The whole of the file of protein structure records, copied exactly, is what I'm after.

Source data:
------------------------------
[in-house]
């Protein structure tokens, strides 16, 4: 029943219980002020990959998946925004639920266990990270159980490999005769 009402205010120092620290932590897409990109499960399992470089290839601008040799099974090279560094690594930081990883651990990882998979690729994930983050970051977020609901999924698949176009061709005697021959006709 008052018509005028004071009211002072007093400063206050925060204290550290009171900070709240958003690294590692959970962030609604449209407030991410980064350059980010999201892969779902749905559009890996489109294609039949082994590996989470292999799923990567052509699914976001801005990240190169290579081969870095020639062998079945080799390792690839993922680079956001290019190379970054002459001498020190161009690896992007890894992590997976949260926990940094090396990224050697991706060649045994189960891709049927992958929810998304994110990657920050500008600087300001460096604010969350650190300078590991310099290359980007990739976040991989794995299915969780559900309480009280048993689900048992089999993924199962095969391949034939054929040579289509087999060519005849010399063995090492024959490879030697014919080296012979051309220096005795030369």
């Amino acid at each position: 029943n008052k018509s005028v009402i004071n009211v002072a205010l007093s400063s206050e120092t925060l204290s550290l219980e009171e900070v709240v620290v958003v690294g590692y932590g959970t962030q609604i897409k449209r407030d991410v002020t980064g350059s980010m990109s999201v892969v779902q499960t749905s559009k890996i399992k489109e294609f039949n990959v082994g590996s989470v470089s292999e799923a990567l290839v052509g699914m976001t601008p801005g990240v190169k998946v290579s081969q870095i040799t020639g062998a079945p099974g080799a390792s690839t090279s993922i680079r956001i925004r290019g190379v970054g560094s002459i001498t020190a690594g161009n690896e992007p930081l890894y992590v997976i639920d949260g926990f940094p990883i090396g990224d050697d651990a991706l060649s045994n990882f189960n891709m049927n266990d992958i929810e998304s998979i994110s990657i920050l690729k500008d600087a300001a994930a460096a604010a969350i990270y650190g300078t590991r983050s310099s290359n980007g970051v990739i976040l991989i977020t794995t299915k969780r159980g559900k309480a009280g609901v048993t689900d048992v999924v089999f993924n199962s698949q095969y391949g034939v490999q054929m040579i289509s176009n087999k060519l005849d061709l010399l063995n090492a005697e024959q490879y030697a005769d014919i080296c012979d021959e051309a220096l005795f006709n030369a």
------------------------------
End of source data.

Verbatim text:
[in-house]
């Protein structure tokens, strides 16, 4: 029943219980002020990959998946925004639920266990990270159980490999005769 009402205010120092620290932590897409990109499960399992470089290839601008040799099974090279560094690594930081990883651990990882998979690729994930983050970051977020609901999924698949176009061709005697021959006709 008052018509005028004071009211002072007093400063206050925060204290550290009171900070709240958003690294590692959970962030609604449209407030991410980064350059980010999201892969779902749905559009890996489109294609039949082994590996989470292999799923990567052509699914976001801005990240190169290579081969870095020639062998079945080799390792690839993922680079956001290019190379970054002459001498020190161009690896992007890894992590997976949260926990940094090396990224050697991706060649045994189960891709049927992958929810998304994110990657920050500008600087300001460096604010969350650190300078590991310099290359980007990739976040991989794995299915969780559900309480009280048993689900048992089999993924199962095969391949034939054929040579289509087999060519005849010399063995090492024959490879030697014919080296012979051309220096005795030369």
């Amino acid at each position: 029943n008052k018509s005028v009402i004071n009211v002072a205010l007093s400063s206050e120092t925060l204290s550290l219980e009171e900070v709240v620290v958003v690294g590692y932590g959970t962030q609604i897409k449209r407030d991410v002020t980064g350059s980010m990109s999201v892969v779902q499960t749905s559009k890996i399992k489109e294609f039949n990959v082994g590996s989470v470089s292999e799923a990567l290839v052509g699914m976001t601008p801005g990240v190169k998946v290579s081969q870095i040799t020639g062998a079945p099974g080799a390792s690839t090279s993922i680079r956001i925004r290019g190379v970054g560094s002459i001498t020190a690594g161009n690896e992007p930081l890894y992590v997976i639920d949260g926990f940094p990883i090396g990224d050697d651990a991706l060649s045994n990882f189960n891709m049927n266990d992958i929810e998304s998979i994110s990657i920050l690729k500008d600087a300001a994930a460096a604010a969350i990270y650190g300078t590991r983050s310099s290359n980007g970051v990739i976040l991989i977020t794995t299915k969780r159980g559900k309480a009280g609901v048993t689900d048992v999924v089999f993924n199962s698949q095969y391949g034939v490999q054929m040579i289509s176009n087999k060519l005849d061709l010399l063995n090492a005697e024959q490879y030697a005769d014919i080296c012979d021959e051309a220096l005795f006709n030369a």